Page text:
A lot of the foreign interest comes from Great Britain, where trainspotting is quite popular, but train fans are everywhere, and other viewers come from all over Europe, Africa, Brazil, the Middle East, even Russia and Ukraine, he said. “We go out to well over 35 countries,” he said.


The Northern Transcon Railcams - Otter Tail Channel has a team of about 20 expert volunteers who man the YouTube channel and log and keep an eye on the trains passing through Detroit Lakes, Luth said.

“They keep an updated log of every train that passes, including details such as the direction of the train, the road number, if visible, the cargo it is carrying, the number of cars, and even the number of axles it has,” Luth said.

Northern Transcon Railcams also has an extensive database of over 18,350 Nightbot commands built over the past five years on its YouTube channel. This collection has information on every BNSF, Amtrak, Otter Tail Valley Railroad and every other railway company engine number that passes their cam, he added.

In addition, the site offers current weather conditions in every single county in the United States, just by asking.

The site also features one of the best public railroad logbooks anywhere, he added, thanks to the constant work of those expert volunteers and chat monitors.

“The neat thing about the log, come about 6 a.m. every day, you can see three or four people working on the log at the same time, you can see their cursors moving, logging trains that went through from midnight to 6 a.m.,” he said.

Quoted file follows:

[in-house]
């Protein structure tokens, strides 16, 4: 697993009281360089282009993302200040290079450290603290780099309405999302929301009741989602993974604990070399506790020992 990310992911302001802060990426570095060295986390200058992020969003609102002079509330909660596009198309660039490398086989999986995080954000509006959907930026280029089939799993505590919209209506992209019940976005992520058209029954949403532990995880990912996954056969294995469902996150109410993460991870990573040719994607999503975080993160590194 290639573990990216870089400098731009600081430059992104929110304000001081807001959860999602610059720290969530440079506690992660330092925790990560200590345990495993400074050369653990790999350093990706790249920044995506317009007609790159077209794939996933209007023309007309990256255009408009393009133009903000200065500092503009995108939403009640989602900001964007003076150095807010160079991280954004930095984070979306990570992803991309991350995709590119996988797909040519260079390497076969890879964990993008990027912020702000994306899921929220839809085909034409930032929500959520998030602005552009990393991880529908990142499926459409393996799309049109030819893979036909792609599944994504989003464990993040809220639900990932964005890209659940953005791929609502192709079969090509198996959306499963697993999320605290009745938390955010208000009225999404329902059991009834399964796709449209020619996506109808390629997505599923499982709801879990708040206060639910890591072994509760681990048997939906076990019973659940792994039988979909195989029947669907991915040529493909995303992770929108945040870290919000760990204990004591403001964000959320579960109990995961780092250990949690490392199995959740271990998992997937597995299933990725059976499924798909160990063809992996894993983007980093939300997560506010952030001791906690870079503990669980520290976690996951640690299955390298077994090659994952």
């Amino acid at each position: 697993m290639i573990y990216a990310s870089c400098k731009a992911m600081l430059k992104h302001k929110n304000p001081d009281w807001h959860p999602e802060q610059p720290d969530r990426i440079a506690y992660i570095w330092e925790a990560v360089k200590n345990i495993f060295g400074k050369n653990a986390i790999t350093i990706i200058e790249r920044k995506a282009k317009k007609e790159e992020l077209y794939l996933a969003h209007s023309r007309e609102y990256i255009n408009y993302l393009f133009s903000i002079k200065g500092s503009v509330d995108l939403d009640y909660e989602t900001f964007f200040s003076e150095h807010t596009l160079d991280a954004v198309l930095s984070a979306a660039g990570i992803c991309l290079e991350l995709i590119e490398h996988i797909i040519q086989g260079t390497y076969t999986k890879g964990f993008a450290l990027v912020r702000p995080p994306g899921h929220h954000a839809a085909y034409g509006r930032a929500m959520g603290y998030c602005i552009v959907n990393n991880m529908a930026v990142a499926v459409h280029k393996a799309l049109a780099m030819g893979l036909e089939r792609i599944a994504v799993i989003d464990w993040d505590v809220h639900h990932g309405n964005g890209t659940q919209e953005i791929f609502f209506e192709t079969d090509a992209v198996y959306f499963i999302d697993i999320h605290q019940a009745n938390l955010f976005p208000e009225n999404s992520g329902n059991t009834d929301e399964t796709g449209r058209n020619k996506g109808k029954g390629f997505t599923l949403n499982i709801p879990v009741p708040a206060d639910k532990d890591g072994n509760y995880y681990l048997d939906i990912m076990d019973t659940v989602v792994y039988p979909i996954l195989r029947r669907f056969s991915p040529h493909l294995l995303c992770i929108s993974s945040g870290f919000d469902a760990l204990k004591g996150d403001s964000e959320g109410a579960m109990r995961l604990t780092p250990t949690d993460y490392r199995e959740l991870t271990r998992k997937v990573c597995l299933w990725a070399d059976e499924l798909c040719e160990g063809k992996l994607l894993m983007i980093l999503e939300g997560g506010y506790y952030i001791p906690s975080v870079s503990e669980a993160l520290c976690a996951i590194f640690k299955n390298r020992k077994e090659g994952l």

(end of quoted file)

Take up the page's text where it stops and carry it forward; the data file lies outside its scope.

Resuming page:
“That log is very impressive, it is one of the most impressive logs you will find anywhere,” he said. “It takes a lot of dedication to fill that log in — I put in 18 hours a day logging and managing all this.”

The webcam system actually came about after the federal government unceremoniously locked train fans out of the previous system — the Advanced Train Control System — they had been using to track trains.


“I’m an old Ham radio operator,” Luth said. “I was convinced to put a radio in that picked up the signals from trains that went by. That was hooked up to a display that would show trains from Fargo to the Twin Cities.”

Some train enthusiasts put a lot of money into the system to pursue their hobby, until “the (feds) jumped in and changed frequencies, then encoded it so we can’t hear it at all,” he said “So we lost ATCS, we can’t tell where the trains are.

"But they can’t take away cameras from us,” he added. The new system is better in a lot of ways for hobbyists, he said, so it’s working out pretty well.

In the future, Luth would like to add another webcam in Detroit Lakes, to capture the area where the Burlington Northern tracks cross the Canadian Pacific tracks. Right now only Richville cameras are capturing Canadian Pacific trains in this area.

Bowe covers the Becker County Board and the court system for the Tribune, and handles the opinion pages for the Tribune and Focus. As news editor of both papers, he is the go-to contact person for readers and the general public: breaking or hard news tips, story ideas, questions and general feedback should be directed to him.